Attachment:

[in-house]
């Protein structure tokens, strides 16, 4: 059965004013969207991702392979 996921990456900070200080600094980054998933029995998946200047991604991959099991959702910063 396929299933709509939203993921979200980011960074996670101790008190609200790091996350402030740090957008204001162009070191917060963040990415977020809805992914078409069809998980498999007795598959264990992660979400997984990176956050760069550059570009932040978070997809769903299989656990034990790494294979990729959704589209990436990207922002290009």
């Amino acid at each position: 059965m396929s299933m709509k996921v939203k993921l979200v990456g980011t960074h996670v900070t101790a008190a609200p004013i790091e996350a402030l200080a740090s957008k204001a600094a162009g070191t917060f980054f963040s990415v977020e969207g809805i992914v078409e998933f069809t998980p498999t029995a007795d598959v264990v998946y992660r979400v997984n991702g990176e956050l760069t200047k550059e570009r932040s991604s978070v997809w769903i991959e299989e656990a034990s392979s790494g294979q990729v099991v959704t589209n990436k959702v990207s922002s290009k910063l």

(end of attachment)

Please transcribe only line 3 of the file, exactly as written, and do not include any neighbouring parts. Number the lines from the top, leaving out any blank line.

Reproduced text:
């Amino acid at each position: 059965m396929s299933m709509k996921v939203k993921l979200v990456g980011t960074h996670v900070t101790a008190a609200p004013i790091e996350a402030l200080a740090s957008k204001a600094a162009g070191t917060f980054f963040s990415v977020e969207g809805i992914v078409e998933f069809t998980p498999t029995a007795d598959v264990v998946y992660r979400v997984n991702g990176e956050l760069t200047k550059e570009r932040s991604s978070v997809w769903i991959e299989e656990a034990s392979s790494g294979q990729v099991v959704t589209n990436k959702v990207s922002s290009k910063l």